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The Politics of the Farm Bill

Despite Farm Bill negotiations that have been fairly dormant…things just escalated really quickly.  House Agriculture Committee Chairman GT Thompson (R-PA) and Senate Agriculture Committee Chairwoman Debbie Stabenow (D-MI) released their plans for the Farm Bill today. Chairman Thompson provided an overview of his proposed Farm Bill and Chairwoman Stabenow provided more comprehensive information with a section-by-section, but neither have a clear, bipartisan path forward. Nonetheless, the Farm Bill debate has clearly accelerated. 

There are now two visions for the Farm Bill (one released by Senate Democrats and the other by House Republicans), and there are significant gaps between the two. There are also many other issues (not covered in either proposal) that are Member priorities and will inevitably become amendments if not included when bills move through Committee or the House and Senate floor. 

There are a few things to consider when analyzing the versions released today:

Words on Paper Matter: Regardless of whether it’s a bill or a broader framework, the fact that there are two visions released is a significant step forward, despite the fact they are somewhat competing with each other. Just the fact that proposals are out in the public space will ignite the broader conversation and debate around the Farm Bill, which is important.

Bipartisanship is Key: At the moment, there is not a bipartisan Farm Bill proposal. Nothing is going to move through the House or Senate (with narrow majorities) without both Republicans and Democrats on board. It is great progress to see frameworks of a Farm Bill, but until a bipartisan consensus emerges, there is a still a significant journey ahead. 


Urgency Helps Drive Progress: While the Farm Bill is not making the headlines yet, there is some urgency to get it done - not the least of which is driven by the looming 2024 election. As the election nears, policymaking becomes tougher (even for small pieces of legislation). Completing the Farm Bill with the distractions of an election is a challenge, so moving quickly is important. Also, Chairwoman Stabenow’s retirement at the end of this Congress provides some urgency to get this across the finish line. as does the potential for the House and Senate to have a change in majorities post-election. The bottom line here is that urgency helps…and there is some urgency around the Farm Bill.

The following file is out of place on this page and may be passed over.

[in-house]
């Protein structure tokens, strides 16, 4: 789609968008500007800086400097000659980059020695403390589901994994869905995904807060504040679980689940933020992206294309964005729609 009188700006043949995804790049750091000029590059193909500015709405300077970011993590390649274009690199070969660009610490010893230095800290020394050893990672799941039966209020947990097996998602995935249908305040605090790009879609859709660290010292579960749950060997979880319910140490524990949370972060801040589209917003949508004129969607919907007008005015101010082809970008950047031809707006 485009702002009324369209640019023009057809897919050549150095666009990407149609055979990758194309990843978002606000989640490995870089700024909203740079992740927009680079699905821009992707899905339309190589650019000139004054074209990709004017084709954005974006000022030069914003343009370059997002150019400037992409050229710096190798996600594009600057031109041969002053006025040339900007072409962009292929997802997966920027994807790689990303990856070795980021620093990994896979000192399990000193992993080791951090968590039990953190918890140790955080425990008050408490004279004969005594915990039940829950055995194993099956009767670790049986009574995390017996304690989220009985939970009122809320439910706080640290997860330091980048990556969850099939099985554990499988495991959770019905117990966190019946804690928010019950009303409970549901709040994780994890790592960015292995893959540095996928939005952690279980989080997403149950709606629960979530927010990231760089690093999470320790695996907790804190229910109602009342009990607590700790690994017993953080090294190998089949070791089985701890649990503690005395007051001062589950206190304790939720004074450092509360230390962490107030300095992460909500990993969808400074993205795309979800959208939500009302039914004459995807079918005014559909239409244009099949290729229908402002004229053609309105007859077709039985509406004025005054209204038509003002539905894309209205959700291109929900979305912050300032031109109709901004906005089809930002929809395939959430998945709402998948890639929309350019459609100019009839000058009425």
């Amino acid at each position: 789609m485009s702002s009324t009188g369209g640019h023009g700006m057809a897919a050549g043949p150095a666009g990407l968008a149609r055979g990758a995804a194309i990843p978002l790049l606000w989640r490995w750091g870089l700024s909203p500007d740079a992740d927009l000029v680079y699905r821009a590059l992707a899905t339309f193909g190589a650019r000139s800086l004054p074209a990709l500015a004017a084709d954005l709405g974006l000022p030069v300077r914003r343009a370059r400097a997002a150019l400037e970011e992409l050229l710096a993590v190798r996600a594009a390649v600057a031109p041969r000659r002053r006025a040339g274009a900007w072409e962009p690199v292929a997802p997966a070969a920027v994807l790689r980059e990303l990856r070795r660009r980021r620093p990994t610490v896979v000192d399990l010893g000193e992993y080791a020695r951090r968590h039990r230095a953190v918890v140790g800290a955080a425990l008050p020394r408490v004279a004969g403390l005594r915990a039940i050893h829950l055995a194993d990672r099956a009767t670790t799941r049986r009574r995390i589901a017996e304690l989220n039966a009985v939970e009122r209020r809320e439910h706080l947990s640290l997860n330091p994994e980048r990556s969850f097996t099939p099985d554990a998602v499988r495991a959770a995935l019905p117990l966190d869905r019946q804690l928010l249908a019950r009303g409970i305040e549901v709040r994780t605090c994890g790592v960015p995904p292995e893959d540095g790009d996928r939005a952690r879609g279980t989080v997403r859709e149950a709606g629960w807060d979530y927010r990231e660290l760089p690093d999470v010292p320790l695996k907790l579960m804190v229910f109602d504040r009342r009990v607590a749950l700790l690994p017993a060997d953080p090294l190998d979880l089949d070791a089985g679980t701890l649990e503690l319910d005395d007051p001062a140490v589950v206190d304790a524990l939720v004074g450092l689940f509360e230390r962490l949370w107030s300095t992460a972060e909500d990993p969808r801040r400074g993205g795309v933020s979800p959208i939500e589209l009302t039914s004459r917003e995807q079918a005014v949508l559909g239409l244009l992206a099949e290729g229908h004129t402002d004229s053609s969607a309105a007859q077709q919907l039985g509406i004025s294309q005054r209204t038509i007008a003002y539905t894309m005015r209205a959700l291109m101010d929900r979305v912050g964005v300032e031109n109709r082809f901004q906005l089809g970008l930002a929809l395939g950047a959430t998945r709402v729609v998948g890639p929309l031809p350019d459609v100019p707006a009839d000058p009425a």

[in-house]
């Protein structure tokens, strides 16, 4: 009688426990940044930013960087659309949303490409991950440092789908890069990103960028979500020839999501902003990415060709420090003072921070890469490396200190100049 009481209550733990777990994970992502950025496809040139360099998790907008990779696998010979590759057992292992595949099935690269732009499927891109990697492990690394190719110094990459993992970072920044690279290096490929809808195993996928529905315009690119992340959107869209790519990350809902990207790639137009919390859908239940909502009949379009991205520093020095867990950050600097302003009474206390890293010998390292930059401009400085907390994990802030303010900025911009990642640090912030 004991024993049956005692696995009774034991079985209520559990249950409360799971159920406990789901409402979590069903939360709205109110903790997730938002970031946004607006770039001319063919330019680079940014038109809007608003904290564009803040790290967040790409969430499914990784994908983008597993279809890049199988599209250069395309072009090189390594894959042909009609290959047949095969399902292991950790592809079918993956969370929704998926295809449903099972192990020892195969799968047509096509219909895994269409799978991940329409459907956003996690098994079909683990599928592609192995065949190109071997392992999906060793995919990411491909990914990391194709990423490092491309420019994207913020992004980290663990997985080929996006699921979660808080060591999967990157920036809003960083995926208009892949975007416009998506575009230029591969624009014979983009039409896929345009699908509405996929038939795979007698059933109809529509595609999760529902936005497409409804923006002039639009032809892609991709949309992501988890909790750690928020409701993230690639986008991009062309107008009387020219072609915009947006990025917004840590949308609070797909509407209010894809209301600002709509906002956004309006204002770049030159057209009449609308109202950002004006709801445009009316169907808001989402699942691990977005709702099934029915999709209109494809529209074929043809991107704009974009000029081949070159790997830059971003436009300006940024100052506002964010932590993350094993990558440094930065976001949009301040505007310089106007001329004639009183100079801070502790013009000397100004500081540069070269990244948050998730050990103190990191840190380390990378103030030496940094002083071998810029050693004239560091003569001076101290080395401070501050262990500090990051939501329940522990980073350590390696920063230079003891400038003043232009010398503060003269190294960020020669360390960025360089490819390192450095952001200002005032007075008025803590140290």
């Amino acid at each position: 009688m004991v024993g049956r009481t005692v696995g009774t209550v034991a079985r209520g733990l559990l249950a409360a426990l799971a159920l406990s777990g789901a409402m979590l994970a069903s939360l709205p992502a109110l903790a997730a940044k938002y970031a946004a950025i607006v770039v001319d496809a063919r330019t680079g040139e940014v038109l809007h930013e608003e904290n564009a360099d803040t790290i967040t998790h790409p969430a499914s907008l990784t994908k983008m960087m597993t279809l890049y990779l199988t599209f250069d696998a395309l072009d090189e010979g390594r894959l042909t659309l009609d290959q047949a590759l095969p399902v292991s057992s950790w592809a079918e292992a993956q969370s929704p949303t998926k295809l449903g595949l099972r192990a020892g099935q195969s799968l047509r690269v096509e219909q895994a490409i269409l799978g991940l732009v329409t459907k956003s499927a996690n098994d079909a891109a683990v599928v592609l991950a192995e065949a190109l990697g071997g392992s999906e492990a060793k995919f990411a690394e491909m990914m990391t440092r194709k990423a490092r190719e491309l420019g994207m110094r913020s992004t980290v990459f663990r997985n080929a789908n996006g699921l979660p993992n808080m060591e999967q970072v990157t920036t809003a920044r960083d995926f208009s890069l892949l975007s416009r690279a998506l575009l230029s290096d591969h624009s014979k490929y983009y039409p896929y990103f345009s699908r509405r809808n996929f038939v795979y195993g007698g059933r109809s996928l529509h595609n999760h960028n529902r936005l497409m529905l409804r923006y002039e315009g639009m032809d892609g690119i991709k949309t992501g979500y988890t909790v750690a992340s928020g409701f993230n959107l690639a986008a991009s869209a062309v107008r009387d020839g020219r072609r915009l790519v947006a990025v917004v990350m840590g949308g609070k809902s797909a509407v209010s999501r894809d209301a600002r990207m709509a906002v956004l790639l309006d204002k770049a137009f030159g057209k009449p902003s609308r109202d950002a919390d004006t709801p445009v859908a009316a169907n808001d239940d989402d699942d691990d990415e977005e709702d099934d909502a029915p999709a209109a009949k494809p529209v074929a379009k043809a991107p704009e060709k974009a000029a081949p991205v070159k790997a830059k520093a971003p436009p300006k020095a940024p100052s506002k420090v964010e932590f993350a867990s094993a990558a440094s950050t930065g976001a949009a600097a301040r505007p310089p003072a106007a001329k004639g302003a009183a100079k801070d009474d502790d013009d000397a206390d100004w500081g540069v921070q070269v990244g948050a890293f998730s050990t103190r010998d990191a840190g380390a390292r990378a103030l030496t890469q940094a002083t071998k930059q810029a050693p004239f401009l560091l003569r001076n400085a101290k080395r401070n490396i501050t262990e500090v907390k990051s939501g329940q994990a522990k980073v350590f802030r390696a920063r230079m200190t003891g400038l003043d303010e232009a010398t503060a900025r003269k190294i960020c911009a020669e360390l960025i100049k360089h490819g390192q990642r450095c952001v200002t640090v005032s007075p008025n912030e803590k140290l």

Lots to Do with Little Time Left:  The agenda for Congress is long and complex. FAA Reauthorization, FY 2025 funding, National Defense Authorization (NDAA), and many other bills that are big priorities for well-positioned policymakers are being worked on for this year. As the year goes on, we may see a bit of a traffic jam slowing progress on some legislation. Every hurdle that emerges (partisanship, election, other priorities) becomes a liability for the Farm Bill. Navigating the path forward will take a sophisticated approach by both sides of the Capitol in order for it to get done on time.


A Loud and Powerful Constituency Helps: The Farm Bill is a huge priority for all sectors of the agriculture community (and many adjacent industries and sectors). They also have the ear of many policymakers, especially those charged with advancing the Farm Bill. The intensity with which these collective communities advocate in the coming months and the level of noise they can create (especially prior to an important election) may be the determining factor on whether the Farm Bill is done this year or it becomes a 2025 priority. 

If the Farm Bill is not on your Congressional Bingo Card, you may want to adjust. It seems like a longshot now because of the many factors at play and an already busy agenda, but these proposals will drive interest and focus…which may be enough to get this bill moving.    


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